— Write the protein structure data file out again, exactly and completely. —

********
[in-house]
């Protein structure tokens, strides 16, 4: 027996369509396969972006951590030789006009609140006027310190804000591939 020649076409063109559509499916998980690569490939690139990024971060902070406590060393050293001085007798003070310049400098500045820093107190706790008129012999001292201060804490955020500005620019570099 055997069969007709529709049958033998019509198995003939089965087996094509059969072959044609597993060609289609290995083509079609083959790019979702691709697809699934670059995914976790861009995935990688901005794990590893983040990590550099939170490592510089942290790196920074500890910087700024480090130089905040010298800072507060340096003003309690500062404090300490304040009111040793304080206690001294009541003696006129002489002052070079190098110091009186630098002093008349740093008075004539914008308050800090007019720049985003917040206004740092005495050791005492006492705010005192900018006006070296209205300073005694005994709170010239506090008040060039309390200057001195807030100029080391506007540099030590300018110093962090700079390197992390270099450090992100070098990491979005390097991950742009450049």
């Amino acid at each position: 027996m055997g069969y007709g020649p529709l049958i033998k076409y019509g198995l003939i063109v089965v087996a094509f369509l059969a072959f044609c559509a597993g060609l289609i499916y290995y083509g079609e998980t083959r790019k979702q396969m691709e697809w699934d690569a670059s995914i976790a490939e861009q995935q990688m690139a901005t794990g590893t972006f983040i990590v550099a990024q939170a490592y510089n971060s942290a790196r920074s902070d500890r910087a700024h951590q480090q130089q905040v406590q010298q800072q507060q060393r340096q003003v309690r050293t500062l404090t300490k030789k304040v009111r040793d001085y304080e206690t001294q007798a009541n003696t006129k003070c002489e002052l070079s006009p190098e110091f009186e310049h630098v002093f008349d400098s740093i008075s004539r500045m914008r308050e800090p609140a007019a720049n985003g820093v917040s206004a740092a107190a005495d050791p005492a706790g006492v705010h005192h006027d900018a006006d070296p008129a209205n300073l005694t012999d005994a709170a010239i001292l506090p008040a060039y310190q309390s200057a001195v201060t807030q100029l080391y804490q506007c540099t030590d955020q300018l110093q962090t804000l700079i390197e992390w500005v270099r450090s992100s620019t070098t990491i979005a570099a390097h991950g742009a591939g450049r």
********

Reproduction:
[in-house]
């Protein structure tokens, strides 16, 4: 027996369509396969972006951590030789006009609140006027310190804000591939 020649076409063109559509499916998980690569490939690139990024971060902070406590060393050293001085007798003070310049400098500045820093107190706790008129012999001292201060804490955020500005620019570099 055997069969007709529709049958033998019509198995003939089965087996094509059969072959044609597993060609289609290995083509079609083959790019979702691709697809699934670059995914976790861009995935990688901005794990590893983040990590550099939170490592510089942290790196920074500890910087700024480090130089905040010298800072507060340096003003309690500062404090300490304040009111040793304080206690001294009541003696006129002489002052070079190098110091009186630098002093008349740093008075004539914008308050800090007019720049985003917040206004740092005495050791005492006492705010005192900018006006070296209205300073005694005994709170010239506090008040060039309390200057001195807030100029080391506007540099030590300018110093962090700079390197992390270099450090992100070098990491979005390097991950742009450049």
């Amino acid at each position: 027996m055997g069969y007709g020649p529709l049958i033998k076409y019509g198995l003939i063109v089965v087996a094509f369509l059969a072959f044609c559509a597993g060609l289609i499916y290995y083509g079609e998980t083959r790019k979702q396969m691709e697809w699934d690569a670059s995914i976790a490939e861009q995935q990688m690139a901005t794990g590893t972006f983040i990590v550099a990024q939170a490592y510089n971060s942290a790196r920074s902070d500890r910087a700024h951590q480090q130089q905040v406590q010298q800072q507060q060393r340096q003003v309690r050293t500062l404090t300490k030789k304040v009111r040793d001085y304080e206690t001294q007798a009541n003696t006129k003070c002489e002052l070079s006009p190098e110091f009186e310049h630098v002093f008349d400098s740093i008075s004539r500045m914008r308050e800090p609140a007019a720049n985003g820093v917040s206004a740092a107190a005495d050791p005492a706790g006492v705010h005192h006027d900018a006006d070296p008129a209205n300073l005694t012999d005994a709170a010239i001292l506090p008040a060039y310190q309390s200057a001195v201060t807030q100029l080391y804490q506007c540099t030590d955020q300018l110093q962090t804000l700079i390197e992390w500005v270099r450090s992100s620019t070098t990491i979005a570099a390097h991950g742009a591939g450049r």